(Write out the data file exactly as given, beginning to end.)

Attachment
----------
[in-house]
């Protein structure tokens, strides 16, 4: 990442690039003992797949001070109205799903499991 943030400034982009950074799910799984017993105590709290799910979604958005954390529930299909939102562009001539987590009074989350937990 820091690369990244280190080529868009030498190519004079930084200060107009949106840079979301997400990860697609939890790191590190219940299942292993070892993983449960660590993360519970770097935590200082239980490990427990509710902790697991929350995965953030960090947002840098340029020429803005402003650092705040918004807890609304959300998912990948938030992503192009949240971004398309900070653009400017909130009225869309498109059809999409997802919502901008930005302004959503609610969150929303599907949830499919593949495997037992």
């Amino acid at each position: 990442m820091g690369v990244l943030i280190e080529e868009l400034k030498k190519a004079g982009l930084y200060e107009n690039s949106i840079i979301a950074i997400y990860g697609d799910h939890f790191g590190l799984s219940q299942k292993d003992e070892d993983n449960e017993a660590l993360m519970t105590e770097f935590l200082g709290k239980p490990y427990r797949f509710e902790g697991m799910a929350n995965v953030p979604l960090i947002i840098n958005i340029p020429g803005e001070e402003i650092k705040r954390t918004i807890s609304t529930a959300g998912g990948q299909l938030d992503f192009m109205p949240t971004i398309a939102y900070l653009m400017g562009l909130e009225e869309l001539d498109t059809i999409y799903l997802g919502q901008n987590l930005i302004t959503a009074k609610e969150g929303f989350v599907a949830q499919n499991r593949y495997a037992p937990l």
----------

[in-house]
């Protein structure tokens, strides 16, 4: 990442690039003992797949001070109205799903499991 943030400034982009950074799910799984017993105590709290799910979604958005954390529930299909939102562009001539987590009074989350937990 820091690369990244280190080529868009030498190519004079930084200060107009949106840079979301997400990860697609939890790191590190219940299942292993070892993983449960660590993360519970770097935590200082239980490990427990509710902790697991929350995965953030960090947002840098340029020429803005402003650092705040918004807890609304959300998912990948938030992503192009949240971004398309900070653009400017909130009225869309498109059809999409997802919502901008930005302004959503609610969150929303599907949830499919593949495997037992």
């Amino acid at each position: 990442m820091g690369v990244l943030i280190e080529e868009l400034k030498k190519a004079g982009l930084y200060e107009n690039s949106i840079i979301a950074i997400y990860g697609d799910h939890f790191g590190l799984s219940q299942k292993d003992e070892d993983n449960e017993a660590l993360m519970t105590e770097f935590l200082g709290k239980p490990y427990r797949f509710e902790g697991m799910a929350n995965v953030p979604l960090i947002i840098n958005i340029p020429g803005e001070e402003i650092k705040r954390t918004i807890s609304t529930a959300g998912g990948q299909l938030d992503f192009m109205p949240t971004i398309a939102y900070l653009m400017g562009l909130e009225e869309l001539d498109t059809i999409y799903l997802g919502q901008n987590l930005i302004t959503a009074k609610e969150g929303f989350v599907a949830q499919n499991r593949y495997a037992p937990l």